Minnesota Vikings quarterback Teddy Bridgewater may not know the elation of being a top-five draft pick like Jacksonville Jaguars quarterback Blake Bortles. Bridgewater also can't generate the same buzz that emanates from Cleveland Browns quarterback Johnny Manziel, who sometimes seems like a one-man walking reality show. About the only thing Bridgewater can claim for himself -- at least when it comes to the signal-callers selected in this year's NFL draft -- is impossibly good fortune. A few years from now, when we look back at this rookie class, he'll ultimately be the best quarterback of the bunch.
Bridgewater is the safest bet primarily because he has the right combination of exquisite talent and exceptional timing. As wretched as the Vikings have been at quarterback since Brett Favre finally retired following the 2010 season, they do have one obvious positive working for them when it comes to that spot. New offensive coordinator Norv Turner has spent decades teaching young quarterbacks how to play this position at the highest possible level. He'll likely do the same for a young man as gifted as Bridgewater.
As much as Turner has been knocked for being a disappointing head coach, he's still the man who helped shape Troy Aikman into a Hall of Fame passer with the Dallas Cowboys in the early 1990s. He also was running the San Diego Chargers when Philip Rivers blossomed into a perennial Pro Bowl quarterback for that franchise.
In Bridgewater, Turner has an ideal student to mold. The Vikings don't have to rush Bridgewater onto the field this season -- they re-signed Matt Cassel to be a bridge to that future -- and that means he can learn at his own pace. Bortles and Manziel have been told they'll be backups in Year 1 as well, but there's certainly more pressure for them to be under center sooner (Bortles because of his draft spot; Manziel because of the hype).
The beauty of Bridgewater is that he comes into the NFL with a clear sense of who he is and what he needs to do. When the Vikings traded up to draft him with the last pick in the first round, he didn't use that moment as a chance to say he'd make the 31 teams that passed on him regret that slight. He said he was blessed to be in the NFL. He saw this for what it was: the road he'd been given to travel on his own journey through professional football.
The reports coming out of Minnesota following his first rookie minicamp only reaffirm that invaluable maturity. Bridgewater impressed head coach Mike Zimmer with his early feel for the playbook, leadership skills and preparation. Bridgewater actually looked so good that Zimmer promised him some first-team reps once the Vikings veterans start participating in OTAs. You hate to make comparisons, but these are the things Russell Wilson did when he was just an eager third-round pick trying to gain the faith of the Seattle Seahawks in 2012. Two years later, he was a Super Bowl-winning quarterback and a two-time Pro Bowler.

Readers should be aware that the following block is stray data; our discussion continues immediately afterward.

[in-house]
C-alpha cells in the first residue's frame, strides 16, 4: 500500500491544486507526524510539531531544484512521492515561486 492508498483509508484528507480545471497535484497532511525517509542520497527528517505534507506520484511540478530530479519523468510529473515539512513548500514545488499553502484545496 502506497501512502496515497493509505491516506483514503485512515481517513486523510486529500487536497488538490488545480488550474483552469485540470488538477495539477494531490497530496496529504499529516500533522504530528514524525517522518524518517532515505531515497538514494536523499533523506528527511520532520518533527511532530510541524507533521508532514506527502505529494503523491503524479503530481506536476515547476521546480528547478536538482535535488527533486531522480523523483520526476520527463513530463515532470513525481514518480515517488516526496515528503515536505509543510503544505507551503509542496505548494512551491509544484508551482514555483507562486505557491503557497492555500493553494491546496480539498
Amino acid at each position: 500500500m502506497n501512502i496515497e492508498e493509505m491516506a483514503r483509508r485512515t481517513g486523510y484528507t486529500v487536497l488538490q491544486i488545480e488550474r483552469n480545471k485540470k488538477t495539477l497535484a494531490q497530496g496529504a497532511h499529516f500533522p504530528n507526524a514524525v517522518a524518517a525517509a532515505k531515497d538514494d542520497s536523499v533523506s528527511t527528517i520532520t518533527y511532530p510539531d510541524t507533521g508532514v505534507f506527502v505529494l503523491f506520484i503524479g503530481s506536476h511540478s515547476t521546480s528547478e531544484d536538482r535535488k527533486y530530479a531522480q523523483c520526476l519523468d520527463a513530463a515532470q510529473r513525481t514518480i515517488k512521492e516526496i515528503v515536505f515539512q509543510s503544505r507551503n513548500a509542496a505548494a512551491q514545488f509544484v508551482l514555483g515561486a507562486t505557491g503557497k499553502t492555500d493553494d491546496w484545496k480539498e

Bridgewater has a long way to go before he'll be in a position to contend for a championship, but he does have another quality Wilson possessed: ample motivation. Bridgewater went from being hyped as a potential top overall pick in this year's draft to nearly falling out of the first round altogether. That's a humbling experience in its own right. It's an indication that he can't afford to think the same habits that led to his tremendous college success will equate to strong performances at the next level.
Bridgewater realizes he has to work harder to overcome the stigma that dogged him throughout his pre-draft evaluation process -- the belief that his 6-foot-2, 205-pound frame isn't sturdy enough to endure the weekly pounding that the NFL inflicts. He should also understand how one bad moment can lead to a crippling ripple effect, because that's what his mediocre pro day at Louisville did to his draft stock. On that same note, Bridgewater won't forget that his career already has included some pretty impressive highlights up to this point. Unlike both Bortles and Manziel, he started as a true freshman at Louisville and spent three years under center for that program.
It became easy to forget that because Bridgewater doesn't have a catchy nickname like Johnny Football or the ability to keep talking heads debating for hours about his future in the NFL. Bridgewater also doesn't possess the prototypical quarterback size of the 6-foot-5, 232-pound Bortles, who came out of nowhere to become the third overall pick. It seemed that the more people saw Bridgewater, the more they found reasons to not like him. It's a familiar curse in the NFL, where upside can evaporate if there's too much film on a star.
The people who faced Bridgewater know what he can do at the next level. He didn't throw for 9,370 yards and 69 touchdowns solely because he was in the right system. In Minnesota he'll also find an All-Pro running back named Adrian Peterson, a beast of a ball carrier who should still have enough carries in him to help balance that offense for Bridgewater. Some mentoring from Cassel and a few more sound personnel moves and the Vikings should have a strong setup for their young quarterback in a relatively short time.
You can't say this about Bortles since the Jaguars have been a train wreck for the past six years. Manziel's odds of success with the Browns look even more daunting, as that franchise has enjoyed only two winning seasons since 1999. The Vikings, on the other hand, made the playoffs two years ago with the underwhelming Christian Ponder under center. It says here that they could return to that stage fairly quickly, as long as Bridgewater blossoms into the player he seems more than likely to become.